Dr.

Supreet Singh Nayyar, AFMC

2010

Cochlear Implantation
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Introduction
 A cochlear implant is a surgically implantable electronic device that convert sound signals into electrical impulses which then directly stimulate the cochlear nerve bypassing the damaged cells of the cochlea In the past deaf person had to learn to cope to live as normally as possible in the absence of hearing It was accepted that means of educating deaf children was sign language utilizing visual system For the adult deafened later in life, deafness entailed learning lip reading Cochlear implants radically changed the outlook for profoundly deaf adults and children It can provide sufficient hearing sensations to enable most deafened persons to continue communicating using speech and can provide opportunity for the children born deaf or deafened early in life to use speech as their primary means of communication Deafness typically results from lost or dysfunctional cochlear hair cells And a resultant lack of synaptic activity that occurs between hair cells and auditory nerve afferents However large reserves of viable nerve fibres remain in the auditory nerve which remain excitable Cochlear implants generate auditory perceptions by receiving, processing & transmitting acoustic info via electric stimulation Electrode contacts implanted within the cochlea serve to bypass non functional cochlear transducers and directly depolarize auditory nerve fibres.

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Historical Aspects
 1790 - Alessandro Volta  inserted a metal rod in each ear and then subjected himself to approximately 50 volts of electricity sensation of sound of thick soup boiling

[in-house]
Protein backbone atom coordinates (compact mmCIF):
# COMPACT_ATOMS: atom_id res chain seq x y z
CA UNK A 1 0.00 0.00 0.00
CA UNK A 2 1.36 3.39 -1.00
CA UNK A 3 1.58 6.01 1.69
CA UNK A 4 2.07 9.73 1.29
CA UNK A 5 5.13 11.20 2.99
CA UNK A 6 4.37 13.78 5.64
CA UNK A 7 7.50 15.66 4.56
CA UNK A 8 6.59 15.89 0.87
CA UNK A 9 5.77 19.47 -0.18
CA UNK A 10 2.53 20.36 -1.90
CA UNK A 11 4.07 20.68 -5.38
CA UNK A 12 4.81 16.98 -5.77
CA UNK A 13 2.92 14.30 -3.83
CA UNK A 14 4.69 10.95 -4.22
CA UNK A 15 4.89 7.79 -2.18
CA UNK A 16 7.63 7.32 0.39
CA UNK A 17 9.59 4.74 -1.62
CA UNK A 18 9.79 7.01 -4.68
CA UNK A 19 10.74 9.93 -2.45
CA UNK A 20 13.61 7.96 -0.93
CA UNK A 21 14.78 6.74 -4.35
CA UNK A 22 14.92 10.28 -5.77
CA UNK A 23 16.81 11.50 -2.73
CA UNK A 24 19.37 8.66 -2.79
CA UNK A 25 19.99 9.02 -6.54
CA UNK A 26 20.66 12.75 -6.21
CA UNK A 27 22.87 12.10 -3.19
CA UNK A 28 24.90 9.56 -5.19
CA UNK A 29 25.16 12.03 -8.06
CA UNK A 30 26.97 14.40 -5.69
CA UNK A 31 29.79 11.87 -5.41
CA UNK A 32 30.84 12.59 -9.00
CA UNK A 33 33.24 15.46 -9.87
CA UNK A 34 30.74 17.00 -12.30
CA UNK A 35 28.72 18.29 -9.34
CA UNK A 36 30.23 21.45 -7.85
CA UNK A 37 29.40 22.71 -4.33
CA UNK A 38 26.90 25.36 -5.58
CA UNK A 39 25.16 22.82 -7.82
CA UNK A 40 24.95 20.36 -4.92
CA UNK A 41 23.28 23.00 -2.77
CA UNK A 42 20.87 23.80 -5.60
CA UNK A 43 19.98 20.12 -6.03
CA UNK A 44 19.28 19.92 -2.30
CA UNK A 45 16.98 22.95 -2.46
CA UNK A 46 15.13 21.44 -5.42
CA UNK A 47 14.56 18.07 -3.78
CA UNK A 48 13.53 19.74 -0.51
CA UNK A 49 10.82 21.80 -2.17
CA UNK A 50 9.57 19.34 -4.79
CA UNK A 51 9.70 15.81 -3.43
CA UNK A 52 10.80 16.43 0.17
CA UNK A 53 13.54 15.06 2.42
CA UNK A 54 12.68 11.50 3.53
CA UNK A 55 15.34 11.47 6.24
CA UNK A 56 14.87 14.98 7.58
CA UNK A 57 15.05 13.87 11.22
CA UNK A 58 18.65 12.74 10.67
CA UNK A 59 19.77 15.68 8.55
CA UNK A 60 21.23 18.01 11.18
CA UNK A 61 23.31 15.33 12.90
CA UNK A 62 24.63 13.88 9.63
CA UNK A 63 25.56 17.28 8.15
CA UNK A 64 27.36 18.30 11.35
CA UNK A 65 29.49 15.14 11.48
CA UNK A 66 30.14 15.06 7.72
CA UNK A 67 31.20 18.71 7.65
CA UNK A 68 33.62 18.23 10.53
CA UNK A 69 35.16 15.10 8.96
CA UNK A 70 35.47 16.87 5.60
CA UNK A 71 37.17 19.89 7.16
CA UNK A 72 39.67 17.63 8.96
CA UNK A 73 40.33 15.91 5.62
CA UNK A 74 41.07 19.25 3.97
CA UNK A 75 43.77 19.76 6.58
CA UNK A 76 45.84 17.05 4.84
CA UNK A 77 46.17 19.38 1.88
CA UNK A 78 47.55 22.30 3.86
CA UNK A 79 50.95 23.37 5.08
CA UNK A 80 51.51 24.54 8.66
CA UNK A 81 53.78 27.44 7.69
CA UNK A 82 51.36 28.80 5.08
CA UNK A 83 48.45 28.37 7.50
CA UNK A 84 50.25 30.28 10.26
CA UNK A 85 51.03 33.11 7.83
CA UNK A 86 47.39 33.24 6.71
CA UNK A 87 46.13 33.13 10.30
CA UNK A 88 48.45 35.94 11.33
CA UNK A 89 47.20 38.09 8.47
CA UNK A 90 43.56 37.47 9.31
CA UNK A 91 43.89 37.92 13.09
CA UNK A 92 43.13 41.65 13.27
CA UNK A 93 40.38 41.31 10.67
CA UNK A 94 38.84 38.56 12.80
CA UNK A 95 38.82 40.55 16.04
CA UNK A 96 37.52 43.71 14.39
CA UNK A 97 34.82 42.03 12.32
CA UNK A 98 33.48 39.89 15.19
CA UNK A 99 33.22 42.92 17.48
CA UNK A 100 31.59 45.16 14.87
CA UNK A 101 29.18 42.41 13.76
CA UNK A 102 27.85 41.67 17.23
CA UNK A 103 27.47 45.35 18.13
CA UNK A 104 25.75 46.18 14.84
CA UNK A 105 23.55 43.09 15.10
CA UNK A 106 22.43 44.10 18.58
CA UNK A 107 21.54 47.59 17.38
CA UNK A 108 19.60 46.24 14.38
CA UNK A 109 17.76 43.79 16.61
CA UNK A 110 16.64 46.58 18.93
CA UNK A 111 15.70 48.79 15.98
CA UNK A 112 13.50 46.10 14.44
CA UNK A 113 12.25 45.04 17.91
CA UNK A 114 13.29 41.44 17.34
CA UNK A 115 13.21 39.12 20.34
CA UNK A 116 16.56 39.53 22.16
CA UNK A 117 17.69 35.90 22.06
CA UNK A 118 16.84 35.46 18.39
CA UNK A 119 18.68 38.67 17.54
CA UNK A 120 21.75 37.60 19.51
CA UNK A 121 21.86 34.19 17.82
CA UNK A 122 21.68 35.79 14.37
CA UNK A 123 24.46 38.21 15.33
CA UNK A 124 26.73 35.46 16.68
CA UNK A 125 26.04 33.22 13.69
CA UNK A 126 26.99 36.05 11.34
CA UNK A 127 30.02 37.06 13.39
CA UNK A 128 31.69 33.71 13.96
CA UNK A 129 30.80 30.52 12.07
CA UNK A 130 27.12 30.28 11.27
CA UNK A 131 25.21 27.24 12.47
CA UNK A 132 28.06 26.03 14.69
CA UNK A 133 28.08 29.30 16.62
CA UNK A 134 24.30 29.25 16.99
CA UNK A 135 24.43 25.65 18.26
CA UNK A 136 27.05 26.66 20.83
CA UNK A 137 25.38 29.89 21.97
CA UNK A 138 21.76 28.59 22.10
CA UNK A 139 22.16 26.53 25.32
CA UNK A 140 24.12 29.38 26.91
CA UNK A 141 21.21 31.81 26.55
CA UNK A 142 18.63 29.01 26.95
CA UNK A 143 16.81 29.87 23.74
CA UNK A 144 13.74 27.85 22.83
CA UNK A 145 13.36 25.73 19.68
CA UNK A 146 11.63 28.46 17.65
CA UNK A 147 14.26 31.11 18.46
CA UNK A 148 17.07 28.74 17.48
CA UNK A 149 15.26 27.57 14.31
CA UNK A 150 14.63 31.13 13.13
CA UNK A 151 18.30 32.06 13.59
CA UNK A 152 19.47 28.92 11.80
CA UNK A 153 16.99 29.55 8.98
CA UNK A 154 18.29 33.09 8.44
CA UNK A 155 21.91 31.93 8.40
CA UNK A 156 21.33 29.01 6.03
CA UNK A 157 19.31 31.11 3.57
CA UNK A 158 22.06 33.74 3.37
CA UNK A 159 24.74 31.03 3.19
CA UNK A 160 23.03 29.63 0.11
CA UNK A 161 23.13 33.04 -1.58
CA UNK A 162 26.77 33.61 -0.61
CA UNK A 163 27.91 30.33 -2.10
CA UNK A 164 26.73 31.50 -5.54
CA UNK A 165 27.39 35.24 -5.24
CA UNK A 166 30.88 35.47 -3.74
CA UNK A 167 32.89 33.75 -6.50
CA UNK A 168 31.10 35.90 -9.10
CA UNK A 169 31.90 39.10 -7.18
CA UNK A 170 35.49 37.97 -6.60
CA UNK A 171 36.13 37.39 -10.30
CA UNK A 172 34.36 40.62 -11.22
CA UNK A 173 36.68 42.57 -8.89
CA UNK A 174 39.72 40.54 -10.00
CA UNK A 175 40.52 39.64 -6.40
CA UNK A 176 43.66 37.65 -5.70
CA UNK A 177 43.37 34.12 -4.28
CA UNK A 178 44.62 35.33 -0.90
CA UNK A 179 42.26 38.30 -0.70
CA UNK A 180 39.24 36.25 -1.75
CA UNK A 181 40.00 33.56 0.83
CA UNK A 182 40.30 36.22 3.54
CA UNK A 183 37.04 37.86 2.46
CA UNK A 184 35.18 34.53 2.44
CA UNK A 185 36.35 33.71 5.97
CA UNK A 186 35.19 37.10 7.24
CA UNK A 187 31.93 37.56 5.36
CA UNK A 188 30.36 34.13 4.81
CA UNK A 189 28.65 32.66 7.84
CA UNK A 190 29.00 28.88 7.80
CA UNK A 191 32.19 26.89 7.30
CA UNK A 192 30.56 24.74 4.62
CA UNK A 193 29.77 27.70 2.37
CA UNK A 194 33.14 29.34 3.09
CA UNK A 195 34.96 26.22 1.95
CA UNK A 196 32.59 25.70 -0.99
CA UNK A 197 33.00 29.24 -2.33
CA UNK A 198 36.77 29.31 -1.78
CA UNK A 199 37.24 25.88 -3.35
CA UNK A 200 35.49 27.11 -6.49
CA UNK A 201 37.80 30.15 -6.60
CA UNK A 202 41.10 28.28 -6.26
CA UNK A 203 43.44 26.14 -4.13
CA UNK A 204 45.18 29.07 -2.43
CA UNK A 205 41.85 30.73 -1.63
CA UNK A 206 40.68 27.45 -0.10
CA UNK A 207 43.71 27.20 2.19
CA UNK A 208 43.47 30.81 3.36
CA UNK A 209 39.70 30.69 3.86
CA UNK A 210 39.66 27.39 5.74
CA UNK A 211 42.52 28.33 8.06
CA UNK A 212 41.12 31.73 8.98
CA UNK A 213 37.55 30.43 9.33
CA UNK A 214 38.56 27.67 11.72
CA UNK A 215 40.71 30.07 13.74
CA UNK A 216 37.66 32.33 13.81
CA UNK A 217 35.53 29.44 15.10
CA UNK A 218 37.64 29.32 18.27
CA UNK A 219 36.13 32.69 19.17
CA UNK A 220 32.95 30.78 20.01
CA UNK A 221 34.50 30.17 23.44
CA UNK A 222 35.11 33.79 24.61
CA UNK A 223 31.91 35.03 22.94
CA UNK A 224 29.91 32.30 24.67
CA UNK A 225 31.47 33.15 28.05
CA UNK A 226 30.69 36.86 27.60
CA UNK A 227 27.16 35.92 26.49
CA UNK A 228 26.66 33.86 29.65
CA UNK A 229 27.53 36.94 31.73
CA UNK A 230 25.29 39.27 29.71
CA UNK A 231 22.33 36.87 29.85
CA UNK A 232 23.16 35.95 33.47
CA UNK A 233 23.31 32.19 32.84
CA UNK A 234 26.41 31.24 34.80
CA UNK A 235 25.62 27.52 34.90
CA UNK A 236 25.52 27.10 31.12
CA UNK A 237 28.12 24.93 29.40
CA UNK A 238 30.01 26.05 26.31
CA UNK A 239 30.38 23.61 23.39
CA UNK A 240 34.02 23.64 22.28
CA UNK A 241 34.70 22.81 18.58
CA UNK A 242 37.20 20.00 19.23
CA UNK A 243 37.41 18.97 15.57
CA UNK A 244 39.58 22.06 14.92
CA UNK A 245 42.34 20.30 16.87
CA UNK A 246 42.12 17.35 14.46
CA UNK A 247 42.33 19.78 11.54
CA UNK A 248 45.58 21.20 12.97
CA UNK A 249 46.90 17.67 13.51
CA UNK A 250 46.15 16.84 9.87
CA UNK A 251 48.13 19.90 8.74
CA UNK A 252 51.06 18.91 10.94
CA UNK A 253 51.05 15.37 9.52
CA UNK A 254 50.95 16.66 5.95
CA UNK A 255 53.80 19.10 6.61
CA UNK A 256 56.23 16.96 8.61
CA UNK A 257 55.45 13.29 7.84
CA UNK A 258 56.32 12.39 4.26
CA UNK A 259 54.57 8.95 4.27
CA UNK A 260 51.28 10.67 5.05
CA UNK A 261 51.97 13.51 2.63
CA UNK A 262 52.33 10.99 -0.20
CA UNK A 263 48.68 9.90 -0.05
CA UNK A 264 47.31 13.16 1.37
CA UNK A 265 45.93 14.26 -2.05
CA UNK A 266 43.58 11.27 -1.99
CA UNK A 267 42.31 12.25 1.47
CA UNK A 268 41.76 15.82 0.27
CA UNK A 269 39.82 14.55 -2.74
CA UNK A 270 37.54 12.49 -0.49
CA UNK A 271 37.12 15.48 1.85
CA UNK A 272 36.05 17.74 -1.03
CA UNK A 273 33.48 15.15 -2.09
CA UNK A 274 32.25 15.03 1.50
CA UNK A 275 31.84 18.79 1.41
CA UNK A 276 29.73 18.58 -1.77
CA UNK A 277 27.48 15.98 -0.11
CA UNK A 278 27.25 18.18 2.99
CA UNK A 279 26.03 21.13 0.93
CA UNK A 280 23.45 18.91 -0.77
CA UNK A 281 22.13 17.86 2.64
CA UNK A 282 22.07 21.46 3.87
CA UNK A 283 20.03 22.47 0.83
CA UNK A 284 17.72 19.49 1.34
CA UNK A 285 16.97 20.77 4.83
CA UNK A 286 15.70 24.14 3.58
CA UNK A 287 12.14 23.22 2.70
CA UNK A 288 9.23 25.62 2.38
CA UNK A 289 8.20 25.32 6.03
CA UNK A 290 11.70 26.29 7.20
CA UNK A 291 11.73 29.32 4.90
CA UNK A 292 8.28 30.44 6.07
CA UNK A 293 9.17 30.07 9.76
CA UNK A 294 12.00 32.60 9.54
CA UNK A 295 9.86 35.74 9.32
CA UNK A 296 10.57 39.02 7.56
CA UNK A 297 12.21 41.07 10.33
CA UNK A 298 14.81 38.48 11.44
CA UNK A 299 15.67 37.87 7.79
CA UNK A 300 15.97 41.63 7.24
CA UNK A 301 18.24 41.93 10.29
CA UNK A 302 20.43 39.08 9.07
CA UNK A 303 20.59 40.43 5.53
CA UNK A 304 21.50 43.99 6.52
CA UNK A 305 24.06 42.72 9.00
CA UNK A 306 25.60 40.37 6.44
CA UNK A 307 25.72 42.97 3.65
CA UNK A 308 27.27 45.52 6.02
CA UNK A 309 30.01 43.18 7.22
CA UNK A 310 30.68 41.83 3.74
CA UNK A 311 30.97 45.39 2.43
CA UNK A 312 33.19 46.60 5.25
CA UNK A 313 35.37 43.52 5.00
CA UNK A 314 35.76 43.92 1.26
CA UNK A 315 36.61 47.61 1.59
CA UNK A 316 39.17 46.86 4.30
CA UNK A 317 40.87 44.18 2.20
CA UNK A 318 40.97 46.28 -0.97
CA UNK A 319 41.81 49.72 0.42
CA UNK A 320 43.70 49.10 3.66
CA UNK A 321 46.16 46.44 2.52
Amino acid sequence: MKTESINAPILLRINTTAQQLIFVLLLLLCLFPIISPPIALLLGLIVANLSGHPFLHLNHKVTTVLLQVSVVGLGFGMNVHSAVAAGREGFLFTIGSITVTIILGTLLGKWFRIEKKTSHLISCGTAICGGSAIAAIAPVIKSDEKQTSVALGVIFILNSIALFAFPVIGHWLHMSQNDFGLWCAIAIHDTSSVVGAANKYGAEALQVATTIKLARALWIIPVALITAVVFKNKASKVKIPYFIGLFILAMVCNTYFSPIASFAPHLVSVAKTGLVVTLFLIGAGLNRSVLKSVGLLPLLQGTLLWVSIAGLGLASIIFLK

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Dr. Supreet Singh Nayyar, AFMC

2010

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Benjamin Franklin has also been attributed to have suggested that electricity would be used to produce sound 1953 - Djourno and Eyries – Placed an electrode directly on the eighth nerve in a patient undergoing surgery for cholesteatoma  patient reported hearing sounds like crickets or a roulette wheel. He was able to distinguish simple words and noted improvement of his speech reading ability. 1961 - House and Doyle – implanted single electrode in cochlea via scala tympani 1964 - Simmons - placed electrode through promontory & vestibule directly into modiolar segment of auditory nerve House and Michelson – refined the clinical applications of implantation of electrodes & stimulation of eighth nerve 1972 – House -first commercially available device with single electrode and wearable speech processor 1984 - multiple channel devices by Clark & co workers – 22 channel by Nucleus 1994 – Nucleus 24 device – recognition of speech without contextual clues 1997 - 20,000 people with cochlear implants 2010 - > 110,000 Implantees worldwide

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Basics of cochlear implant
1) Microphone  Picks up sound  converts to electric wave form

2) Speech processor    Alters the electrical signals to emphasize the speech signals Divides the signals into components for various electrodes Uses speech processing strategies o Earlier  CA (Compressed Analogue Processing)  MSP (Mini Speech Processor)
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Dr. Supreet Singh Nayyar, AFMC

2010

o Now  CIS (Continuous Interleaved Sampling)  SPEAK (Spectral Peak Extraction)  Advanced combination encoder Two types o Body worn o Behind the ear

3) Transmitter coil  Transmits the signal to implanted coil without the need for any wires passing through the skin 4) Receiver coil   Implanted into bone of skull behind the ear Receives signal and the signals are decoded and converted to different electrical voltage depending on different frequencies and this is relayed to the electrodes

5) Electrodes   Usually placed within the cochlea inside scala tympani Earlier single electrode. Now multiple (24) electrodes

Types of Cochlear Implants
 Based upon  Speech processing strategies CIS, SPEAK  Analog vs digital encoding  Single vs. Multiple channels  Number of electrodes  Monopolar or bipolar stimulation

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Dr. Supreet Singh Nayyar, AFMC

2010

Candidacy Categories
Candidacy categories

Pre Lingual

Post Lingual

Peri lingual

Primary Candidates - Not acquired language by any other means of communication